Hello and welcome to another post from your fave. It’s been a minute. I wanted to give you guys a break from going through the trenches with me all the time, so I decided to wait until I could write something fun and refreshing. Well, here we are, so let’s give a very warm welcome back to our old friends, the section-break-gifs:
It’s still winter here in the Northern hemisphere and most days I do nothing but envy my friends and family back home who are enjoying the last drops of the Summer. When I came back from South Africa in January, I felt so refreshed and energised, I knew it had to do with the sunshine I had not been getting in Germany leading up to Christmas time. In mid-January when my energies took another dip after 2 straight weeks of grey clouds, I knew what I had to do. Book another flight and get the hell out!
In the spirit of being more spontaneous, I booked a trip down to Portugal. I’m an EU resident now so I am no longer blocked out of travel by things such as visas (one day we need to talk about the classist construct that is the visa system). Since I am still a solo traveller, I googled “Top places to visit alone in Portugal” and 3 cities kept coming up. Porto, Lisbon and Lagos. I hadn’t heard of Porto and the write-ups didn’t entice me so I quickly scratched it off the list. Lisbon, the capital city, gave me big city vibes but since I’m not really a city girl, something you might have picked up on if you’ve been following my journey, it also got the thumbs-down. All that was left was Lagos. First, I can’t lie and say that name didn’t shock me. Lagos in Europe? You must be joking. But it’s no joke. It turns out this place has a history that goes back over 2000 years.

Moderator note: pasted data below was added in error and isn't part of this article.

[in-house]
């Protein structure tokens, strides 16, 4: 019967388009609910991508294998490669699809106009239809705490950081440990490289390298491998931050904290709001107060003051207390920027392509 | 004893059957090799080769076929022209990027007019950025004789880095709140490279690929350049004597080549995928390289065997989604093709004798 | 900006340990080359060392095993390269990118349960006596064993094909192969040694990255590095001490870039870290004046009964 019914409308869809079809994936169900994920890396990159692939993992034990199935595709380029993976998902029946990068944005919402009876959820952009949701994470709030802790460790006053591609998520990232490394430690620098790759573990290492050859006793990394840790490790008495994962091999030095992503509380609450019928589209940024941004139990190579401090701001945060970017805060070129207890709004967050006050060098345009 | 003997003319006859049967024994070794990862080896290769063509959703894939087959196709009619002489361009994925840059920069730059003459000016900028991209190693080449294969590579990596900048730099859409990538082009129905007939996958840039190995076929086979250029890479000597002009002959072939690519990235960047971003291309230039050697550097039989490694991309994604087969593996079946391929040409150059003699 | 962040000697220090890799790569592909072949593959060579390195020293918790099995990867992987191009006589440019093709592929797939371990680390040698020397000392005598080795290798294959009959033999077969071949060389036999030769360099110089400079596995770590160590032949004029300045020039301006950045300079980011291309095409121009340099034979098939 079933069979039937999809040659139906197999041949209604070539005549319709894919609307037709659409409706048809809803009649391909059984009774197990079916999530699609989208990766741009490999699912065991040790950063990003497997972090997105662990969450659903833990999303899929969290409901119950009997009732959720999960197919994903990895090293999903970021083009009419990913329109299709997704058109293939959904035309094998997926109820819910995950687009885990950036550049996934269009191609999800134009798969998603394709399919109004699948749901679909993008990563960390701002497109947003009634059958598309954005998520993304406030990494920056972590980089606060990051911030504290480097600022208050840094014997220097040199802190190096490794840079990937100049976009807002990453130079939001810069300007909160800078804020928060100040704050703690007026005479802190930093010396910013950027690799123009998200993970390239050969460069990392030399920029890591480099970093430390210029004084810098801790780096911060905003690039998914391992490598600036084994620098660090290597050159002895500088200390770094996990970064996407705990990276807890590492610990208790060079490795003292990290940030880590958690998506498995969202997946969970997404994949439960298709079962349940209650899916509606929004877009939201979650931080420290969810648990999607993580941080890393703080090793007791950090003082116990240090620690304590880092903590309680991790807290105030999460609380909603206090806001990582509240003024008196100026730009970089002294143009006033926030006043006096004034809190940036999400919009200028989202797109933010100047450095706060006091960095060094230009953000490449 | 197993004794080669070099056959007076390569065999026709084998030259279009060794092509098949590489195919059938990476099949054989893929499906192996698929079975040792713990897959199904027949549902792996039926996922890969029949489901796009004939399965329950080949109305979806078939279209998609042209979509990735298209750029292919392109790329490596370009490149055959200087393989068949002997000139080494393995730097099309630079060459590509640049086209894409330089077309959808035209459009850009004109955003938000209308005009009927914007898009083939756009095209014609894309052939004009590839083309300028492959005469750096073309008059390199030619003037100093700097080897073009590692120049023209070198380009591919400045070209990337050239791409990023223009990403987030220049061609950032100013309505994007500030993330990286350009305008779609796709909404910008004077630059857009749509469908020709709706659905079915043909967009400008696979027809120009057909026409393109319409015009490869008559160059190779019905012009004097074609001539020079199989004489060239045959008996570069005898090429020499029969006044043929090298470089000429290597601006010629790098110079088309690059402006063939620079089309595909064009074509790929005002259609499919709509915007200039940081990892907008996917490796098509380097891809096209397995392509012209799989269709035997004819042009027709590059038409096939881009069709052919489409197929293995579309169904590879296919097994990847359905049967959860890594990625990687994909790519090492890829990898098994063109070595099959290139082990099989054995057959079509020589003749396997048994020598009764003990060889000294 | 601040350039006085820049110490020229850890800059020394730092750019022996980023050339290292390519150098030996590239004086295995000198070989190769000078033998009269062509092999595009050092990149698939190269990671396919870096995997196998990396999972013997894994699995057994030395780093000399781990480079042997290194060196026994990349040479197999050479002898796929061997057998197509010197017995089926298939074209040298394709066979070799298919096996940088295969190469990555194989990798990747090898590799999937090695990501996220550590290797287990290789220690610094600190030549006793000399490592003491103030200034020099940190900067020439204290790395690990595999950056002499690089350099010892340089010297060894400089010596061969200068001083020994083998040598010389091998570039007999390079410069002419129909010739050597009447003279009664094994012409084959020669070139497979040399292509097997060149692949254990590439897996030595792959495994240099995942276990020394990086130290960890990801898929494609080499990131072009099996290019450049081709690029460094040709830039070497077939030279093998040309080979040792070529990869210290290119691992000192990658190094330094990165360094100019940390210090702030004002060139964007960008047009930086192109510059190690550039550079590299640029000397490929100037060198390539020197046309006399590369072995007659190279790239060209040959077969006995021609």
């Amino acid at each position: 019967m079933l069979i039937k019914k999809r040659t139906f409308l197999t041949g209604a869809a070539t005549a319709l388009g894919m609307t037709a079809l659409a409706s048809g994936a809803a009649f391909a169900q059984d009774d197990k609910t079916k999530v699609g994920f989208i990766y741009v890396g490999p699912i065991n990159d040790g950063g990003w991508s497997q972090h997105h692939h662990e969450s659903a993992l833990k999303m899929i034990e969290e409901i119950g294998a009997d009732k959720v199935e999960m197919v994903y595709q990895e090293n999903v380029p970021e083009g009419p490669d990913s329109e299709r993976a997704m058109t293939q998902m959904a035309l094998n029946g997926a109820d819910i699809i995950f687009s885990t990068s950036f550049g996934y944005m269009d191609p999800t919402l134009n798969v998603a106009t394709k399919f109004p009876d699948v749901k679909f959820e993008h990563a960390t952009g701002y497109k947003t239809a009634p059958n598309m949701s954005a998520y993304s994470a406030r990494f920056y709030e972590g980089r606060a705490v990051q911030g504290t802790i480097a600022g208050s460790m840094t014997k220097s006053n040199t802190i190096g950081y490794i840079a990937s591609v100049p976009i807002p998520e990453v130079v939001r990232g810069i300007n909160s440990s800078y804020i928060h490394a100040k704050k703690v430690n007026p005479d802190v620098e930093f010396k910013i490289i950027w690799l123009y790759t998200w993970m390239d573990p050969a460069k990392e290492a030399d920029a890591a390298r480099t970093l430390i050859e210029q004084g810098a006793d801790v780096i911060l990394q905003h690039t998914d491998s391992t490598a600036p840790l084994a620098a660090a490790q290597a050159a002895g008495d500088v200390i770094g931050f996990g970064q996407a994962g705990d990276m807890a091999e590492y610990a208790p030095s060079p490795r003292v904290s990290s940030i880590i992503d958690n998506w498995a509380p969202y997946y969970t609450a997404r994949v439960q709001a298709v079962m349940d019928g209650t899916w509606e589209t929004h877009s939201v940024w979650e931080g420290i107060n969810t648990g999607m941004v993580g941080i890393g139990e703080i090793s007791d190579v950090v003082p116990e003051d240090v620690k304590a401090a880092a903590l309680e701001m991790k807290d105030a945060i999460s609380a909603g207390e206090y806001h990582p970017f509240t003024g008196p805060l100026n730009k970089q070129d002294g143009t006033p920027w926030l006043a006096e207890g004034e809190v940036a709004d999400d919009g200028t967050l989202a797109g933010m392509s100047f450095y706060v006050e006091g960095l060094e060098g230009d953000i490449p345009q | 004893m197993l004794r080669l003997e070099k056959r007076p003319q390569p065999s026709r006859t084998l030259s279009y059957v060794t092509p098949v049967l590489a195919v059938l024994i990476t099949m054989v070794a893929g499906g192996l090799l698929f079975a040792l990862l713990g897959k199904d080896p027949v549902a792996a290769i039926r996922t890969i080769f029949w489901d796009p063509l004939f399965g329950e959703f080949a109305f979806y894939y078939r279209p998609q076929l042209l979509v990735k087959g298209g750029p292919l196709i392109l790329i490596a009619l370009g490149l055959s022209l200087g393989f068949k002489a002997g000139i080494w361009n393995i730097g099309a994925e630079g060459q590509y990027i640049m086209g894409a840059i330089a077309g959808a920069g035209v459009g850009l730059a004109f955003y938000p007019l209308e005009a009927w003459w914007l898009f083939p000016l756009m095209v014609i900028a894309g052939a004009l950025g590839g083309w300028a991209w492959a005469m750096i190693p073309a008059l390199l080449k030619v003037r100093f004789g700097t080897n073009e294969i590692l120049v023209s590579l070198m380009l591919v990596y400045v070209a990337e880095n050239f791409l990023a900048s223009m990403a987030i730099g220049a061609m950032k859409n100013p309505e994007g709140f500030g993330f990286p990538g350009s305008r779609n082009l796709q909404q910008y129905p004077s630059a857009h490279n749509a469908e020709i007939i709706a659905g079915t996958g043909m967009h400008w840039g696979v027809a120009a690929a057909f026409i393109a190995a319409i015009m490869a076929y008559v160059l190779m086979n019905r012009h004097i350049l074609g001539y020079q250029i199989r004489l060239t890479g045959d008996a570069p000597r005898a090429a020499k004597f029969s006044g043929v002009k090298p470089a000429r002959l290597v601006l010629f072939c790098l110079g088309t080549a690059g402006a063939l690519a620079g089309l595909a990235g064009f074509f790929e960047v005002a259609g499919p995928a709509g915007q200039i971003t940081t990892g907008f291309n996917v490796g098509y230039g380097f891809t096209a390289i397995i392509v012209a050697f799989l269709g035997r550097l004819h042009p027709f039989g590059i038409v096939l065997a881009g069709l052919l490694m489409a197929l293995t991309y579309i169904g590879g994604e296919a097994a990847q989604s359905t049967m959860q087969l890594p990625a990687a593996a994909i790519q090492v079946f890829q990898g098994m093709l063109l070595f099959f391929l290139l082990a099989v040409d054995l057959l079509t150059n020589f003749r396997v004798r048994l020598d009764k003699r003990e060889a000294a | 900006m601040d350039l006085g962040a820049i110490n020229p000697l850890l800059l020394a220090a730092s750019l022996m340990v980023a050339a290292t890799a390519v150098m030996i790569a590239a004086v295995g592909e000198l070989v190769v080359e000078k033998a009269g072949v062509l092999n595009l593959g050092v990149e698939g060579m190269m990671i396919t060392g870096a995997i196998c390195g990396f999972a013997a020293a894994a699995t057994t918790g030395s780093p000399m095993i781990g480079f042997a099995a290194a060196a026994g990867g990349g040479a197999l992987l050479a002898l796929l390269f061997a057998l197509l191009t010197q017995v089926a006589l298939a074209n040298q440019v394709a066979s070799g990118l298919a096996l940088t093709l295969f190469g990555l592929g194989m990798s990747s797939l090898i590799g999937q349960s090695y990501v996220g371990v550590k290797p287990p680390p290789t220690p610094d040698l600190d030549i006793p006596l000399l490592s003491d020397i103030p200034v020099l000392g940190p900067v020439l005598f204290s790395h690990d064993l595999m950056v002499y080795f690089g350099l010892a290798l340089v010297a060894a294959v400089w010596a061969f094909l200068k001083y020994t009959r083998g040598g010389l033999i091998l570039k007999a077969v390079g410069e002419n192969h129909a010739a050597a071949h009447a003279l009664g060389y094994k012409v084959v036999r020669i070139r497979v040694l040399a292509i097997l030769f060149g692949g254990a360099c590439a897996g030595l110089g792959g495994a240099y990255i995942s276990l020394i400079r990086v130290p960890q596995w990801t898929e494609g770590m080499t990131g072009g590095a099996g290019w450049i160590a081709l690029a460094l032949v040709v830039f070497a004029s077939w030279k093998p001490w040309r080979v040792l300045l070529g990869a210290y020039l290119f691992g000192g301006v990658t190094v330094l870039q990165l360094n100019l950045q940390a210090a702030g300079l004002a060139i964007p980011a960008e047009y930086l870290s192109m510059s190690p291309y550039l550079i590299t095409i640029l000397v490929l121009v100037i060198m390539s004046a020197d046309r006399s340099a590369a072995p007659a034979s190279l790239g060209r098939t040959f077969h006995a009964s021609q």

According to the internet, Lagos was once the centre of the Portugues Age of Discovery; housed an ancient shipyard; and was the centre of the slave trade at some point too. That last bit is irksome, but we move. It’s thought that Nigeria’s Lagos may have got its name from this Lagos due to its mark on history.
On my first day, I was going to land at around 10 in the morning in Faro. I still needed to take a bus and a train to get to Lagos, so I planned to hit the ground running. This was super easy to do since I didn’t have any luggage to collect and Faro airport was relatively small. The airport looked like the empty husk of a warehouse inside, but the outside was beautiful, modern, and slick. I only waited a few minutes for the bus, and when I finally stepped onto it, I knew Portugal was going to be great. The driver was blasting English pop music, and it just took me back to the good old days of driving in my car on the highway, playing 947 and listening to Anele and team on the afternoon drive show.
The ride was insane though. I’ve never been on a bus that moved that fast. With the music blaring in the back, the bus swaying from side to side in the small streets of the Faro suburbs, and the driver greeting newcomers too jovially, it felt like my life insurance was at risk of being claimed early. When we finally arrived in Faro city centre, I made my way to the train station. I bought a ticket for the next train to Lagos and took a walk around the block to kill time. When I say those buildings felt eerily familiar, yal. It’s like the Portuguese never really left South Africa all those years ago because so many buildings look replicated, new and old.